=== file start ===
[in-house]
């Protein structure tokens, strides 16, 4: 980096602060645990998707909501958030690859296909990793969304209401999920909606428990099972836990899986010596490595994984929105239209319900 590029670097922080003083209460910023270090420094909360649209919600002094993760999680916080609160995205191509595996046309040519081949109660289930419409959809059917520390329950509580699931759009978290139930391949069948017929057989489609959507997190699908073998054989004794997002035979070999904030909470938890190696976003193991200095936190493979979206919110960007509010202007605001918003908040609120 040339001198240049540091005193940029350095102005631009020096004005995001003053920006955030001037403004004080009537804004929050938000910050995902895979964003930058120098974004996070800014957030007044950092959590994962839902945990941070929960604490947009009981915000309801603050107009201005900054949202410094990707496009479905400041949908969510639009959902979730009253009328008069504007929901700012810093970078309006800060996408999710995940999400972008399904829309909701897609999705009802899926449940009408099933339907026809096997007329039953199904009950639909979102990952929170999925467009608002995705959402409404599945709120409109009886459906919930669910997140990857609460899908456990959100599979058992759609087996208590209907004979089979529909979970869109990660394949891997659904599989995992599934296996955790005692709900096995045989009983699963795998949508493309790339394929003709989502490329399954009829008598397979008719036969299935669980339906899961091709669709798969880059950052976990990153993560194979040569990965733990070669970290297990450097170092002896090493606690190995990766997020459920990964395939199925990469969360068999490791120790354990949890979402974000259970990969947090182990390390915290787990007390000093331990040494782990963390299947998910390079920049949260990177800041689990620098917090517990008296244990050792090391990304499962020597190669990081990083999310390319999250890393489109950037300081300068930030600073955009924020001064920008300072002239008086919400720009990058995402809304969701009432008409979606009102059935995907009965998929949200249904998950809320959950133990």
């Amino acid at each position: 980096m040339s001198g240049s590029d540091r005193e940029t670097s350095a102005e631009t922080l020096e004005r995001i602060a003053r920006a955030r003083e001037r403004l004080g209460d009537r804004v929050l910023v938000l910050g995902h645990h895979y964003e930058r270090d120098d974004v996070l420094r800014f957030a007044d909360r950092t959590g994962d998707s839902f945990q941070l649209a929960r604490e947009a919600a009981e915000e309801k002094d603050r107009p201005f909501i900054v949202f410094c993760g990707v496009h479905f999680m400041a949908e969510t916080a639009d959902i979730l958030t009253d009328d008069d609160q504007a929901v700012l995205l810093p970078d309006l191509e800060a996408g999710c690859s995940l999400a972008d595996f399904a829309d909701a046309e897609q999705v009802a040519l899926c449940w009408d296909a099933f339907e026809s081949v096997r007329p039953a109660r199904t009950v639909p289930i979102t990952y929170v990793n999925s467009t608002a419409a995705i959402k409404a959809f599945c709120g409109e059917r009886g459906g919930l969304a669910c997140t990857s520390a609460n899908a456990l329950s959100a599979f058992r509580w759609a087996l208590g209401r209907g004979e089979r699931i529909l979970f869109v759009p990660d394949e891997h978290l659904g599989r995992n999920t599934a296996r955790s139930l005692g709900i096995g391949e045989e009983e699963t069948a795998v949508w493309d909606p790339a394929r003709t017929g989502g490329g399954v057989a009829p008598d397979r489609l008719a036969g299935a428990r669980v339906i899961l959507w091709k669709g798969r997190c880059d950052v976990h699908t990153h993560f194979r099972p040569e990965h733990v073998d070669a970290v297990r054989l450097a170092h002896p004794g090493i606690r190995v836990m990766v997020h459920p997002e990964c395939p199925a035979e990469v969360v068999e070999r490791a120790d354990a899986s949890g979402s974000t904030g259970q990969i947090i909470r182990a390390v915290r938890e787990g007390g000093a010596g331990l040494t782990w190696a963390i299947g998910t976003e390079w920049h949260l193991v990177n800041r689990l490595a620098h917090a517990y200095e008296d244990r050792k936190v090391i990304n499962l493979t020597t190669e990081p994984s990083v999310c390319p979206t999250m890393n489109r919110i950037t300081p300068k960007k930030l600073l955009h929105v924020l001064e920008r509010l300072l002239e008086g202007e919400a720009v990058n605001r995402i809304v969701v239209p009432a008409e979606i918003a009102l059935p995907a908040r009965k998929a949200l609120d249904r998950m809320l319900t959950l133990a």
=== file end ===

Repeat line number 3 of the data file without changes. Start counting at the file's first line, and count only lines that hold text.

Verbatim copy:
């Amino acid at each position: 980096m040339s001198g240049s590029d540091r005193e940029t670097s350095a102005e631009t922080l020096e004005r995001i602060a003053r920006a955030r003083e001037r403004l004080g209460d009537r804004v929050l910023v938000l910050g995902h645990h895979y964003e930058r270090d120098d974004v996070l420094r800014f957030a007044d909360r950092t959590g994962d998707s839902f945990q941070l649209a929960r604490e947009a919600a009981e915000e309801k002094d603050r107009p201005f909501i900054v949202f410094c993760g990707v496009h479905f999680m400041a949908e969510t916080a639009d959902i979730l958030t009253d009328d008069d609160q504007a929901v700012l995205l810093p970078d309006l191509e800060a996408g999710c690859s995940l999400a972008d595996f399904a829309d909701a046309e897609q999705v009802a040519l899926c449940w009408d296909a099933f339907e026809s081949v096997r007329p039953a109660r199904t009950v639909p289930i979102t990952y929170v990793n999925s467009t608002a419409a995705i959402k409404a959809f599945c709120g409109e059917r009886g459906g919930l969304a669910c997140t990857s520390a609460n899908a456990l329950s959100a599979f058992r509580w759609a087996l208590g209401r209907g004979e089979r699931i529909l979970f869109v759009p990660d394949e891997h978290l659904g599989r995992n999920t599934a296996r955790s139930l005692g709900i096995g391949e045989e009983e699963t069948a795998v949508w493309d909606p790339a394929r003709t017929g989502g490329g399954v057989a009829p008598d397979r489609l008719a036969g299935a428990r669980v339906i899961l959507w091709k669709g798969r997190c880059d950052v976990h699908t990153h993560f194979r099972p040569e990965h733990v073998d070669a970290v297990r054989l450097a170092h002896p004794g090493i606690r190995v836990m990766v997020h459920p997002e990964c395939p199925a035979e990469v969360v068999e070999r490791a120790d354990a899986s949890g979402s974000t904030g259970q990969i947090i909470r182990a390390v915290r938890e787990g007390g000093a010596g331990l040494t782990w190696a963390i299947g998910t976003e390079w920049h949260l193991v990177n800041r689990l490595a620098h917090a517990y200095e008296d244990r050792k936190v090391i990304n499962l493979t020597t190669e990081p994984s990083v999310c390319p979206t999250m890393n489109r919110i950037t300081p300068k960007k930030l600073l955009h929105v924020l001064e920008r509010l300072l002239e008086g202007e919400a720009v990058n605001r995402i809304v969701v239209p009432a008409e979606i918003a009102l059935p995907a908040r009965k998929a949200l609120d249904r998950m809320l319900t959950l133990a």